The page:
Think of this as Gov. Rick Scott's Planned Parenthood Emily Litella moment.
After weeks of railing against Planned Parenthood and accusing the agency of performing illegal abortions, late last week Stewart Williams, the general counsel for the state Agency for Health Care Administration, was forced to concede the procedures in question being performed in St. Petersburg, Naples and Fort Myers were — ahem — perfectly legal after all. A day later, Williams seemed to take that back and said the organization remains under investigation and the agency still believes unlicensed abortions were performed.
Let us stipulate abortion remains a fractious bone of contention in this country. There are well-meaning people on both sides of the debate. It is equally true abortion remains a legal alternative to women who wish to terminate their pregnancies despite efforts on the part of many states — including Florida — to make the procedure more difficult to access.
The dustup over Planned Parenthood began several weeks ago with the release of some covertly recorded and selectively edited video of agency employees in other states rather cavalierly discussing the sale of fetal organs. It was hardly one of Planned Parenthood's shining moments, although it is no secret the organization does indeed assist women in obtaining abortions. And it is not news Planned Parenthood does provide fetal tissue for medical research, although not in Florida.
Still the optics of Planned Parenthood employees blithely discussing fetal tissue between sips of white wine at some tony restaurant created a public relations disaster. That was quickly exploited by Scott, who ordered an investigation into the group's Florida operations.
Politics? And Planned Parenthood in the same sentence? Noooooo!
After all, Scott broke with established AHCA protocols by very publicly declaring he wanted Planned Parenthood clinics investigated. You know, AHCA is old-fashioned about this kind of stuff, oddly believing it is probably a good idea if the subject of an investigation is unaware it is being investigated. But Scott was less concerned with ferreting out potential wrongdoing than he was in pumping up his dubious bona fides as a health care crusader fighting for the sanctity of life.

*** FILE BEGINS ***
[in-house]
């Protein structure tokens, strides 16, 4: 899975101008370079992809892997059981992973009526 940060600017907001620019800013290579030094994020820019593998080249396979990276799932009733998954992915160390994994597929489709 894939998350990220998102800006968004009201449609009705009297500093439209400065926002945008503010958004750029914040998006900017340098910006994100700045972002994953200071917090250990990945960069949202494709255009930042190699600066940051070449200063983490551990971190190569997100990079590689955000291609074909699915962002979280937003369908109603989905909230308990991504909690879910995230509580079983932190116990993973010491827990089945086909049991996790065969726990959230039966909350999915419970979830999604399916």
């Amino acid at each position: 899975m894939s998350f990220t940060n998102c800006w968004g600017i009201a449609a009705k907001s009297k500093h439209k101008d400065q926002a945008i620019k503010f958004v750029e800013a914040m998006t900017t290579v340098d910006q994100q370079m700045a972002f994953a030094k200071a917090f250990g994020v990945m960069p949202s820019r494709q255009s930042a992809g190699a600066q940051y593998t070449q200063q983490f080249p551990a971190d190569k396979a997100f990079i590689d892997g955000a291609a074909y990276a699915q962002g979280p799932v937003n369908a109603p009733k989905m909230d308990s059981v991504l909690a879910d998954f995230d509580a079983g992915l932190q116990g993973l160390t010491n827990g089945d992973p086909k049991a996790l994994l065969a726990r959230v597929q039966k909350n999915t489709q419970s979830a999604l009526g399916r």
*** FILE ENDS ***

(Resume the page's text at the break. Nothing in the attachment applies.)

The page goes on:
The governor's commitment to the health of children would carry a lot more resonance if Scott had not been running Columbia/HCA when it was investigated by the feds and later paid a record $1.7 billion in fines for Medicare fraud.
Scott is more than willing to serve as a champion of fetuses. It's only after the child is born that the governor's interest in the quality of the life drops off dramatically. This is the same governor who rejected accepting Medicaid expansion money, which would have provided health care coverage to an estimated 800,000 Floridians, of whom it must be said all were all fetuses at one point.
But Scott, the defender of life, was only getting started in denying health coverage to his constituents. Following this year's legislative session, Scott vetoed $500,000 which would have helped the Northside Mental Health Center develop a residential program; $2 million that would have helped All Children's Hospital conduct (post-fetal) pediatric research; and $250,000 for a Pasco County program to create an elderly nutrition kitchen.
In all, at least $28 million was vetoed by Scott for a wide range of programs to help children and adults with various mental and physical disabilities. Scott also killed $10 million in funding for free clinics across the state and rejected $9.25 million set aside for biomedical research in cancer, genetic and vaccine research.
Because this governor was more interested in scoring cheap political points, he rushed forward in launching a specious investigation against an albeit controversial agency that appears to be legally compliant.